The Legal Risks Associated with the Electronic Transactions of Cryptocurrencies

Dr. Mohammad Alhihi
Associate Professor – Private Law – Kuwait International Law School – Australia


With the massive use of modern communication technology in national and international trade a new form of application has emerged which is the development of a new type of nonphysical currency called digital currency or cryptocurrencies. The best recognized types of new currencies are the Bitcoin (BTC), Litecoin (LTC), Ethereum (ETH), and Ripple (XRP).

Cryptocurrency involves a special form of electronic program where this currency is generated and its owner has an account with a special secret encryption. This currency is based on encryption techniques which regulate the generation of its units and verify the transfer of funds. Furthermore, this digital currency so far has no central issuing or regulating authority and instead uses a decentralized system to record transactions and relies on cryptography to prevent counterfeit and fraudulent transactions. The most sophisticated programming and decentralized system used to control the generation and control the transfer and manage the data of such currency called Blockchain technology. The decentralized solution does not require any third party to act as a mediator. The information about every transaction ever completed in Blockchain is shared with and available to all related parties.

Despite the existences of many types of Cryptocurrency and their trading in the stock exchange market, countries still vary in their official stands on it. Some countries clearly illegalized the trade in Cryptocurrency, some countries so far did not make a clear decision, and some countries  indirectly accept the development of this digital currency and do not oppose transactions of Cryptocurrency. Furthermore, some countries such as Saudi Arabia and the United Arab Emirates have reached an agreement over developing their form of Cryptocurrency. Essentially, this would be used between them as an alternative to traditional money to settle their mutual trade transactions.

The aim of this paper is to discuss the legal risks associated with the electronic transitions of Cryptocurrency. One major risk is related to the nature of this type of currency and ways of generating its units. Essentially, the currency does not have a physical existence in order to be held or transferred physically between trade parties and that is problematic. The other risk stems from the decentralization of the technology that is being used in generating the units of this currency as well as controlling the related deals, without the interference of their party of controlling such sophisticated operations. Another major risk is related to the burden of proof of the ownership in the case of cyber-attack or system failure. In addition, there are other issues and questions that need to be explained and answered. One is whether it is possible to develop a banking system and laws to open accounts for Cryptocurrency and accept payment with digital currency as alternative; and the other is whether Cryptocurrency is going to replace tradition money in the financial sector.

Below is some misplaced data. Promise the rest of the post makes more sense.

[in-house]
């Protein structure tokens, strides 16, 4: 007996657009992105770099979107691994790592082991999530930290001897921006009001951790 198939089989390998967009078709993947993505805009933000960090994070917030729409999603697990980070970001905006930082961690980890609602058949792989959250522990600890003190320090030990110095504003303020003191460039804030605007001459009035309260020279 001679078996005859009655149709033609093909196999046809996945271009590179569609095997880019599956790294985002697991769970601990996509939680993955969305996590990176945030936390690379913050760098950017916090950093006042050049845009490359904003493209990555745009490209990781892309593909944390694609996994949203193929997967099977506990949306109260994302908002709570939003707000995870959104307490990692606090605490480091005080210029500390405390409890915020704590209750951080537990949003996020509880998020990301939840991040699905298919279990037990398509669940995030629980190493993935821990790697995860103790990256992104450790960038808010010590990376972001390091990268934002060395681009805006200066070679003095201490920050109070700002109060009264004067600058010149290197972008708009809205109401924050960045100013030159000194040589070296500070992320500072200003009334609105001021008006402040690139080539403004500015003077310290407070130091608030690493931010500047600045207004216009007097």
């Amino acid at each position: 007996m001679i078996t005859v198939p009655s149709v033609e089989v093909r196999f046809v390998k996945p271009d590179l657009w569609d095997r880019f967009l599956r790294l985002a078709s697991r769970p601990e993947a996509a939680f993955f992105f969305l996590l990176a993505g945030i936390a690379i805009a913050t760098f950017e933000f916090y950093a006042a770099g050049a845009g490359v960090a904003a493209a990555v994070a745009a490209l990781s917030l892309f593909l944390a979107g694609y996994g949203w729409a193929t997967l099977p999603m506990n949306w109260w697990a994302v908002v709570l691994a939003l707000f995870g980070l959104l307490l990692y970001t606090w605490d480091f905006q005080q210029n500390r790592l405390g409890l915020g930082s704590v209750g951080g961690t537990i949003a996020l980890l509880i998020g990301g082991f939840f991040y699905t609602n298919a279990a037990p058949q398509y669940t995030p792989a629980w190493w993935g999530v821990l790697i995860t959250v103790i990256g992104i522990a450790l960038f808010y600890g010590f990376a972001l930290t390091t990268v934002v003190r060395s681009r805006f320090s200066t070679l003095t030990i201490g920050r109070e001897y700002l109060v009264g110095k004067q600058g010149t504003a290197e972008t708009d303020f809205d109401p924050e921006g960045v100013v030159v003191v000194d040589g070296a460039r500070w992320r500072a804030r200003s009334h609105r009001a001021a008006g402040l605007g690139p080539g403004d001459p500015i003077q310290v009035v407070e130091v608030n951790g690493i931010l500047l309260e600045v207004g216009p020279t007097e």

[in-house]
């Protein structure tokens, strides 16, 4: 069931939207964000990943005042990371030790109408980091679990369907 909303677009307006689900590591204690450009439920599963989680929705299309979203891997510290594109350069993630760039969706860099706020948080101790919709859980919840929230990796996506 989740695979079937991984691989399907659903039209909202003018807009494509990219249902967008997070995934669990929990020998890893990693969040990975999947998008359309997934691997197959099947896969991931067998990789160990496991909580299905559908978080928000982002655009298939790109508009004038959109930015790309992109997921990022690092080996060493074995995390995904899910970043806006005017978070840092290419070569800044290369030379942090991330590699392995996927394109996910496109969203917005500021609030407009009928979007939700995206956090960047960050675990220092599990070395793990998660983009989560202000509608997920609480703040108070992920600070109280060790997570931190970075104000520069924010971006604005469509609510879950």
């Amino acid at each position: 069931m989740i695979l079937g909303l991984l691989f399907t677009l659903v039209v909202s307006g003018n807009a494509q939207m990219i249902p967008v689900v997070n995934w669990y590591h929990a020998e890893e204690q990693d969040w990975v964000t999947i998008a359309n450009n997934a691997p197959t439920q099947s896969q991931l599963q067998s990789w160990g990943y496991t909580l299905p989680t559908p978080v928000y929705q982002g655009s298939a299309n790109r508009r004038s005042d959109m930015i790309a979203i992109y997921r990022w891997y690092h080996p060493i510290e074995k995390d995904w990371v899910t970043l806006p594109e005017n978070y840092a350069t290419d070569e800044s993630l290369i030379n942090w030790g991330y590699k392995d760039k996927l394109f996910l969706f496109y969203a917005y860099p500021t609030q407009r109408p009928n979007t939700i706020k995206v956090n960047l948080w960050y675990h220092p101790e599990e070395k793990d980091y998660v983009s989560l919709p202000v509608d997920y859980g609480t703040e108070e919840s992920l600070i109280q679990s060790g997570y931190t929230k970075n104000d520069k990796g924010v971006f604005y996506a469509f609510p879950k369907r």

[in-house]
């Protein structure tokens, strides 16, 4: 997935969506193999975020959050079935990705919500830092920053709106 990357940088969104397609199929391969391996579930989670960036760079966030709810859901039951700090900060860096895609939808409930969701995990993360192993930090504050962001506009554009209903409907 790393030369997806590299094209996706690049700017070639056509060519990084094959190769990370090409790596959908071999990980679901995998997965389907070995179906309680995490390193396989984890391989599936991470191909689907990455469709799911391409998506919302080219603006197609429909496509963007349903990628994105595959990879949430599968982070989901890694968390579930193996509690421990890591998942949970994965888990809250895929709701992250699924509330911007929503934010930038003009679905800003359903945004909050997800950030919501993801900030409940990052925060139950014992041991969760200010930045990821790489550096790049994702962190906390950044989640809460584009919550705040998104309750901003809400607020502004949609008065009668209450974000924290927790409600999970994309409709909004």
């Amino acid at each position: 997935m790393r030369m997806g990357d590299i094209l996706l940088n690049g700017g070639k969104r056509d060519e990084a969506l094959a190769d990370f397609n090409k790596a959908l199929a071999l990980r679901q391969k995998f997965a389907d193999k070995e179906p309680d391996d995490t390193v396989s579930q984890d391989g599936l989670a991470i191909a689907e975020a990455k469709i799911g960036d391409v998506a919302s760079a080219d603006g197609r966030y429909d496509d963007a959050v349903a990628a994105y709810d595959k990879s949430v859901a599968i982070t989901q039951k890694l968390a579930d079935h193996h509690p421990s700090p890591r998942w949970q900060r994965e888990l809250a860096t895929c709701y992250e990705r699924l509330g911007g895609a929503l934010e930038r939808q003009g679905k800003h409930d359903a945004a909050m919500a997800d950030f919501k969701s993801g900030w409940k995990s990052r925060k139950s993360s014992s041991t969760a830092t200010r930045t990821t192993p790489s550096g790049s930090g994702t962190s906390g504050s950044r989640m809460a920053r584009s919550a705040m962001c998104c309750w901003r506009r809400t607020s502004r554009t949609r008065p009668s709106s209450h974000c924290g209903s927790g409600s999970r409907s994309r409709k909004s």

CV / Resume

Name: Dr. Mohammad Alhihi

Main 0096550532469



Education and Qualifications:

  • 2010: PhD in law, (Trade and business law),School of Law, Macquarie University- Sydney Australia.
  • 2005: Master degree (LLM) in international trade and business law, (by course work, research projects), University of Western Sydney (UWS)-Australia.
  • 1999: LLM in civil Law, (by course work, research projects, and a substantial thesis component), La Sagesse University (Higher Law Institute)-Lebanon.
  • 1995/1996: Bachelor Degree in Law, Beirut Arab University-Lebanon.


  • September 2017 till now, full time Ass/Prof Kuwait international Law College (Kilaw), Kuwait.
  • August 2016-Agust 2017full time Ass/Prof Al Zahra College, Oman
  • Second semester 2015/2016, full time visiting assistant professor Sultan Qaboos University, Oman
  • Summer semester 2015, full time visiting assistant professor Sultan Qaboos University, Oman
  • September 2012 –October 2015(full time, three years) assistant professor- Isra University- Jordan


A number of articles, including:

  • “Civil Liability for negligence in Omani Civil law, comparative study with the rules of civil liability in the Jordanian civil law” under publication process
  • “Globalization and International Trade: Trade protection through non-tariff barriers” Conference proceeding Jordan University and the WTO Chair Program 2014.
  • “Civil Liability in nuclear legislation and its application in Jordan”
    A comparative study of the rules of civil liability in the Jordanian civil law and the provisions of the Vienna Convention of 1963on Civil Liability for Nuclear Damage” European Journal of Social Sciences 2014
  • “Escape clauses under WTO: complementary or contradictory to the liberalization of international trade in goods”, Rutledge, 2011.


  • Arabic, English.